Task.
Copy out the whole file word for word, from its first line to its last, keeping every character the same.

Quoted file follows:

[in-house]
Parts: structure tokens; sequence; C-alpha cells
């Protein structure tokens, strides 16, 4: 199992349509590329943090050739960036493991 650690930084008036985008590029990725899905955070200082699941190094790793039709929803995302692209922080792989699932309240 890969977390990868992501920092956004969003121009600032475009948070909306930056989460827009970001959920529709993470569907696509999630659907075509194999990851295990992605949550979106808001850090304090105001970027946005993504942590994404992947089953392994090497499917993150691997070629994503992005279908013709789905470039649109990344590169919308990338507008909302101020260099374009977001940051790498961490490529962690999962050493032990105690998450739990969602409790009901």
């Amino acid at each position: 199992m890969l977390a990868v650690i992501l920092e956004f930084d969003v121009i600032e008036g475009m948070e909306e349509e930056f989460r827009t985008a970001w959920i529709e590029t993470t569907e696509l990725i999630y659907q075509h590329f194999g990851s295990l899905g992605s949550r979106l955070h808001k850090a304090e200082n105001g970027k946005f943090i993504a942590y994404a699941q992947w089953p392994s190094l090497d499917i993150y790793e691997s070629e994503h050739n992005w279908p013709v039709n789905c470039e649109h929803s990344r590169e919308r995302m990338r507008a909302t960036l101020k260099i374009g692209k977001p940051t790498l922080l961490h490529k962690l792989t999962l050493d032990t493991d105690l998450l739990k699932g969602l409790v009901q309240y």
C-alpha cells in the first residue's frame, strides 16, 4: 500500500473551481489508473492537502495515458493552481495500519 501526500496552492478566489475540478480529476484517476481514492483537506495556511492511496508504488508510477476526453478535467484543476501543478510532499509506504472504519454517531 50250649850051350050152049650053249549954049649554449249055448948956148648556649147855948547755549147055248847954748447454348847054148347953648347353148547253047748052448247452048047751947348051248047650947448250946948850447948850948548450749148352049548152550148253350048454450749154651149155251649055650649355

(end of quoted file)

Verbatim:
[in-house]
Parts: structure tokens; sequence; C-alpha cells
């Protein structure tokens, strides 16, 4: 199992349509590329943090050739960036493991 650690930084008036985008590029990725899905955070200082699941190094790793039709929803995302692209922080792989699932309240 890969977390990868992501920092956004969003121009600032475009948070909306930056989460827009970001959920529709993470569907696509999630659907075509194999990851295990992605949550979106808001850090304090105001970027946005993504942590994404992947089953392994090497499917993150691997070629994503992005279908013709789905470039649109990344590169919308990338507008909302101020260099374009977001940051790498961490490529962690999962050493032990105690998450739990969602409790009901």
């Amino acid at each position: 199992m890969l977390a990868v650690i992501l920092e956004f930084d969003v121009i600032e008036g475009m948070e909306e349509e930056f989460r827009t985008a970001w959920i529709e590029t993470t569907e696509l990725i999630y659907q075509h590329f194999g990851s295990l899905g992605s949550r979106l955070h808001k850090a304090e200082n105001g970027k946005f943090i993504a942590y994404a699941q992947w089953p392994s190094l090497d499917i993150y790793e691997s070629e994503h050739n992005w279908p013709v039709n789905c470039e649109h929803s990344r590169e919308r995302m990338r507008a909302t960036l101020k260099i374009g692209k977001p940051t790498l922080l961490h490529k962690l792989t999962l050493d032990t493991d105690l998450l739990k699932g969602l409790v009901q309240y």
C-alpha cells in the first residue's frame, strides 16, 4: 500500500473551481489508473492537502495515458493552481495500519 501526500496552492478566489475540478480529476484517476481514492483537506495556511492511496508504488508510477476526453478535467484543476501543478510532499509506504472504519454517531 50250649850051350050152049650053249549954049649554449249055448948956148648556649147855948547755549147055248847954748447454348847054148347953648347353148547253047748052448247452048047751947348051248047650947448250946948850447948850948548450749148352049548152550148253350048454450749154651149155251649055650649355